The World is Bound by Secret Knots: Emily Jan
January 11th – February 15th, 2019
Opening Reception: Friday, January 11th from 7 – 10 pm
An apologue is a moral fable or allegory, particularly one that uses animals as its primary characters. The World is Bound by Secret Knots is a series of ten life-sized sculptural works made of textiles, found objects, and secondhand silk flowers and greenery, which depict hybrid creatures assembled from Emily Jan’s experiences on a three-week residency in the Peruvian Amazon in 2015.
A kind of ecological antipode to the North, the Amazonian Rainforest represents for me the apogee of biodiversity and complexity. Whereas the web of life in the North is sparse but elegant, at Equatorial latitudes it is rhizomatic and impossibly tangled, an almost overwhelming cacophony of information for the natural historian and artist.
This bestiary of hybrid beings addresses both the ontological blur which exists between plant/animal/fungus and the temporal blur between living/dying/regenerating in such a dizzyingly complex place.The Apologues address that dissolution of boundaries between self and Other by reimagining individual species combining in hallucinatory and oneiric ways, as if they were the shifting thoughts of the rainforest itself.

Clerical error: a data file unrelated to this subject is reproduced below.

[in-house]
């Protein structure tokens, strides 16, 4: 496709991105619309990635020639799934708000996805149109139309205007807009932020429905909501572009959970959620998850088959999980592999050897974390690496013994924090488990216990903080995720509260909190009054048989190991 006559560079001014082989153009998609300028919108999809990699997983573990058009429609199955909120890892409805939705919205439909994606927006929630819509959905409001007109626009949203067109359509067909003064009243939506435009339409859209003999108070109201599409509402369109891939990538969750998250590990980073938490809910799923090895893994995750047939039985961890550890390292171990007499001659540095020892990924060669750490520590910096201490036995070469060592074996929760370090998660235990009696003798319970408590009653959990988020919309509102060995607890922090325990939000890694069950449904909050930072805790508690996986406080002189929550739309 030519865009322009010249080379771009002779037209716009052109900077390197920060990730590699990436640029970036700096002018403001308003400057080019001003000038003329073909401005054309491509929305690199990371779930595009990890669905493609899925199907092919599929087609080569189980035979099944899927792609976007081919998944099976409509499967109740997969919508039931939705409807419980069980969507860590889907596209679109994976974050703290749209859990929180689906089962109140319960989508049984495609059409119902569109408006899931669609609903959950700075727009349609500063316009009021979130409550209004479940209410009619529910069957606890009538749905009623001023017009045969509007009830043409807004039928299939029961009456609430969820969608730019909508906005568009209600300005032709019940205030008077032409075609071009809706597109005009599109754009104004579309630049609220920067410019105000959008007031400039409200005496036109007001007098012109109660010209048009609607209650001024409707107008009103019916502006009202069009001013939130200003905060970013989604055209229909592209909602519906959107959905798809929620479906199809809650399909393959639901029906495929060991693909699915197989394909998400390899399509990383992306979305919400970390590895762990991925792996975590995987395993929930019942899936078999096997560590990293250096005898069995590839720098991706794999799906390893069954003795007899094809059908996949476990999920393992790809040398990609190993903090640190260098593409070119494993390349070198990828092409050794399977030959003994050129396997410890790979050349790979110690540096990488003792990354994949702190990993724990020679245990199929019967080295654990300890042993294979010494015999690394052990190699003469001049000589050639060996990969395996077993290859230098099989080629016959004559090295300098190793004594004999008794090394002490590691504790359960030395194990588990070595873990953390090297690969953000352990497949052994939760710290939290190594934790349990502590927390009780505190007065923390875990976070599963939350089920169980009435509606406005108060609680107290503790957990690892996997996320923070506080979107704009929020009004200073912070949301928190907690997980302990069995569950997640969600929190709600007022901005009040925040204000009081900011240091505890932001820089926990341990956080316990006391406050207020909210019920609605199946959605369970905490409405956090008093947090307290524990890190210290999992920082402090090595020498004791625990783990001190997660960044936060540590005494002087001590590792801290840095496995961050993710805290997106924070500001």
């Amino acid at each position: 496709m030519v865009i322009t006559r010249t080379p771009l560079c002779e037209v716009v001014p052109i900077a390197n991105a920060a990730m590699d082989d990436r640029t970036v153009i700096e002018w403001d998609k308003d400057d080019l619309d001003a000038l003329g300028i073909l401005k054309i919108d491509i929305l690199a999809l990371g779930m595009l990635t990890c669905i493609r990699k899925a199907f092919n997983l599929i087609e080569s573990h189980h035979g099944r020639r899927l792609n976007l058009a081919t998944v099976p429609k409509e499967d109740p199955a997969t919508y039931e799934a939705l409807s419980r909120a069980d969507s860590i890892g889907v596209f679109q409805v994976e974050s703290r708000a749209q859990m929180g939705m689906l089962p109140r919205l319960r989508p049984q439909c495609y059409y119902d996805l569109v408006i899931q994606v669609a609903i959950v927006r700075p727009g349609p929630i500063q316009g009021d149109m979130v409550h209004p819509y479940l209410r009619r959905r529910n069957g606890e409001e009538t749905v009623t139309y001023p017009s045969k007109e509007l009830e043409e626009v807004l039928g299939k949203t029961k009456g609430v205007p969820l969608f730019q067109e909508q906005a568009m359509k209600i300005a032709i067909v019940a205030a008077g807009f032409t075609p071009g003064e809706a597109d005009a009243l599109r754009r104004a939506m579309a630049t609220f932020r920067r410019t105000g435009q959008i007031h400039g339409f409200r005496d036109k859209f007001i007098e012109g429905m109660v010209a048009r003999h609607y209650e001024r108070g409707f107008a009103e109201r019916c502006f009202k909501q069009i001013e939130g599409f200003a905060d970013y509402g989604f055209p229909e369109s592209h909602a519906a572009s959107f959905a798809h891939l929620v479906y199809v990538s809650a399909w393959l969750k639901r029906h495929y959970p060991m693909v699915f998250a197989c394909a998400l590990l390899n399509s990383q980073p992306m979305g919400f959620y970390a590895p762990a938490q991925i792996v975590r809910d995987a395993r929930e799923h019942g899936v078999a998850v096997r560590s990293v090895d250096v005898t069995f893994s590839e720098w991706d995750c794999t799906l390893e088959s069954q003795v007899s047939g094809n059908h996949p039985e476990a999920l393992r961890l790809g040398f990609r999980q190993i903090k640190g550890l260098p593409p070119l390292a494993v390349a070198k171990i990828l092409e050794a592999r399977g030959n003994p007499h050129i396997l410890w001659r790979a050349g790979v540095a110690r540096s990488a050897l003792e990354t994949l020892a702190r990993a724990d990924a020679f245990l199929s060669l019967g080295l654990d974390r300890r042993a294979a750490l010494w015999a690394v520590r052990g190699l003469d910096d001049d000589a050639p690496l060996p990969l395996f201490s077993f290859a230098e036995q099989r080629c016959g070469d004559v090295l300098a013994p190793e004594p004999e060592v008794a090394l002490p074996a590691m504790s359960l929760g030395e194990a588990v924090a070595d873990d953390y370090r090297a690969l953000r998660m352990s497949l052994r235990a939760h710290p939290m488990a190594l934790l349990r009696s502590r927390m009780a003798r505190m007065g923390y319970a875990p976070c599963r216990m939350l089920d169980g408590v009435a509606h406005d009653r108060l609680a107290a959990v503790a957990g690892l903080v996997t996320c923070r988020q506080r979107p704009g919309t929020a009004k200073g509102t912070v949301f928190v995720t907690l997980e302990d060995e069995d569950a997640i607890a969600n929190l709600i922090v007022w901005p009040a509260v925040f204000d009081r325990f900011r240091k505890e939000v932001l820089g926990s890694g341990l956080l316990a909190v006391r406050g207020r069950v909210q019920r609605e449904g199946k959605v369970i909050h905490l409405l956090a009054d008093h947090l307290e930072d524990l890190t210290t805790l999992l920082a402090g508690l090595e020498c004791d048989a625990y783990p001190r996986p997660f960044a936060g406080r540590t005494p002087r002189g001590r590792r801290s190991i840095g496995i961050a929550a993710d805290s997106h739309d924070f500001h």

EMILY JAN is a Montréal-based artist and writer. As a sculptor, she creates intricately crafted, hyper-realistic installations of found objects inhabited by flora and fauna that is hand-made out of wool, reed, cloth, silicone and resin. These environments, like enterable museum dioramas, mix elements of high culture with low culture, science with mythology, and history with current affairs. The creatures, wondrous and monstrous by turns, feel real but are entirely handmade. They are not taxidermy, but are emotionally believable to the point where they are often mistaken as such.
As a writer and illustrator, Jan creates artist’s books that amalgamate the lived research of a semi-nomadic lifeinto works that engage broader concepts such as the circularity of time, the richness of biological and cultural diversity, and the finitude of the planet. Her subject matter ranges in scale from the vast landscapes of the Alaska Range to the minute details of the museum specimen, and her book projects often run alongside her sculptural practice thematically.
In this age of mass extinctions and climate change, the importance of being able to envision places we maynever personally see, to hold space for them in our minds and in our hearts, is ever greater. To this end, the work both sculptural and literary ultimately seeks to transport some of that distant experience to the viewer – to stretch the boundaries of our collective imaginings in order to encompass the unseen, to learn to love the unknown as well as the familiar, and ultimately to strive to weave all these strands into a larger narrative about what it means to be a human living in a world roiling with turmoil and catastrophe but yet which is still mysterious and beautiful.
Posted December 17, 2018